How does this 5D optical storage work?

 The storage medium works by using an extremely fast and precise femtosecond laser to create tiny pits within the fused silica glass containing self-assembled nanostructures (nanogratings). The nanogratings, with features as small as 20 nm, are the smallest embedded structures ever produced by light.  They change how light travels through them much in the same way that polarized sunglasses do, allowing scientists to read information about each depending on how the light is transformed. The changes to the light convey five ‘dimensions’ of information (thus the name), based on each nanostructure's orientation, the strength of the light that it refracts, and its location in space on the x, y, and z axes.

How do nanogratings work? 

 The nanongrating produces birefringence in glass, which is characterized by two parameters: slow axis orientation (4th dimension, coinciding also with the orientation of nanograting), and strength of retardance (5th dimension coinciding also with the size of nanograting). During recording the slow axis orientation and strength of retardance are controlled respectively by the polarization and intensity of light. If you add the two optical dimensions to three spatial co-ordinates the result is "5D data storage”

How does this compare to conventional optical storage media? 

  By comparison, CDs only have two "dimensions" of information — reflecting or not reflecting laser light to convey the 1s and 0s of binary data in a single layer of plastic. In DVDs, the data is stored by burning tiny pits on multiple layers on the plastic disc, which means you are using three spatial dimensions to store information.  With our technology, we exploit two additional, optical dimensions with fused silica glass.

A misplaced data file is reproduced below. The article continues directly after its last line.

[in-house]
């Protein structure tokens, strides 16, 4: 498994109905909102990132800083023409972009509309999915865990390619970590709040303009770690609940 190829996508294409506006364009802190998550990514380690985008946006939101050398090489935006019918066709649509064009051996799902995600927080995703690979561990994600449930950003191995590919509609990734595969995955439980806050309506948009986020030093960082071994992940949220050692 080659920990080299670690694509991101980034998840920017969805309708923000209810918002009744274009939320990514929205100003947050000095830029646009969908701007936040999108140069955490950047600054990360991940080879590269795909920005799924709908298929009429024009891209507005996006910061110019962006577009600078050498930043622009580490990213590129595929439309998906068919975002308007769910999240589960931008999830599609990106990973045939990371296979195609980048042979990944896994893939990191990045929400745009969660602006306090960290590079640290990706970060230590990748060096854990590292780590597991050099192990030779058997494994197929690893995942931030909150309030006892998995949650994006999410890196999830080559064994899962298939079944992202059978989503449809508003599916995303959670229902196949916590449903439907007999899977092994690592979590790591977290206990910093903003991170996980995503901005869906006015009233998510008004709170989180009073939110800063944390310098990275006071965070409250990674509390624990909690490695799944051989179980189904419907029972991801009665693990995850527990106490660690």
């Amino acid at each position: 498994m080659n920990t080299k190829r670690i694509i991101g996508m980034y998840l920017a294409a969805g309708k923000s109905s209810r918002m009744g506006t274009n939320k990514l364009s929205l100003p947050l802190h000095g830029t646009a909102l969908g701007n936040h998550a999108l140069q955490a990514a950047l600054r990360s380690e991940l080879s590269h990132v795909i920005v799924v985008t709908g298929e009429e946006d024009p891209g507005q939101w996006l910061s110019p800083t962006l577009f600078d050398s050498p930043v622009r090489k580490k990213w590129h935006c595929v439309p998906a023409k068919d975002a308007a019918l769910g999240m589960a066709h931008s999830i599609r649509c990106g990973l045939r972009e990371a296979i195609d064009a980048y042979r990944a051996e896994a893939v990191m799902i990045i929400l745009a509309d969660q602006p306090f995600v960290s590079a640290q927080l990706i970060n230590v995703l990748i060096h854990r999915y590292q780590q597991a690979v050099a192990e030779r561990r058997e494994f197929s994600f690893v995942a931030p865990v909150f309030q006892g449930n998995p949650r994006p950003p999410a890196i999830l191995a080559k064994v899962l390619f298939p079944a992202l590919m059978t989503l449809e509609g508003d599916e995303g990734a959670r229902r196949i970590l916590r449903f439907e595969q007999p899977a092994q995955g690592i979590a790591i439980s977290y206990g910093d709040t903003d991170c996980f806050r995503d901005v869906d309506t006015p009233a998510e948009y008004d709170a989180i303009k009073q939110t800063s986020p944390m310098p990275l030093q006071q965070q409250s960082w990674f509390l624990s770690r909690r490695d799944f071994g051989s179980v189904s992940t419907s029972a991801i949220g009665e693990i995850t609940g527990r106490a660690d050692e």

How is it different from storing information on hard drives?

Semiconductor data storage such as flash drives and solid-state drives provide a lifespan around ten years. For magnetization-based memory, such as HDD, needs to transfer data every couple of years in order to prevent data loss, while the data stored in conventional optical discs such as CD, DVD, HD DVD and Blu-ray only last tens of years. Other devices such as holographic memory can only reach the lifetime of a few decades.

Why do we need this type of storage?

Despite all technological progress it is still difficult to securely store large amounts of information over even relatively short timescales of 100 years. Our 5D data storage technology eliminates this problem by storing high capacity digital information that could survive the human race. (also see final question, pg 3.)

How big is the 5D disc itself?

The technology exploits high purity glass substrates, which can reach various sizes up several meters. We are currently using 25 mm diameter discs, which are easy to handle and investigate. However, in future as we move towards commercialization, we might look into standard sizes of optical discs i.e. 12 cm diameter, which should ultimately fit about 360 TB.

How much can each disc store?

The current achievable density is several TB per disc (CD size of 12 cm, 1.2 mm thickness), which is of the same order as magnetic disk data storage. In a couple of years, we hope to achieve about 20 TB per disc.  We estimate the ultimate capacity of 360 TB per disc using this technology. 

How robust is it?

The 5D storage has extremely high data stability because the information is recorded in structural modifications within fused quartz glass, one of the most chemically and thermally durable materials on Earth. The discs can withstand fire and temperatures of up to 1000deg C. The glass can withstand direct impact of up to ½ ton.

How long will the data last?

 The decay time of nanogratings is about 10^20 year at room temperature, indicating unprecedented high stability of nanostructures imprinted in fused quartz. Even at elevated temperatures of 190 deg C the extrapolated decay time is comparable with the age of the Universe—13.8 billion years.

How would instructions for accessing the information be communicated to whoever discovers these devices in the future?

The technology of 5D writing allows high-resolution drawings and graphics to be printed in the same disc at the data. This will allow imprinting visual instructions how to read the disc. In addition, we can also record holograms using the same technology in the disc, which could further help to visualise the instructions for reading the disc.

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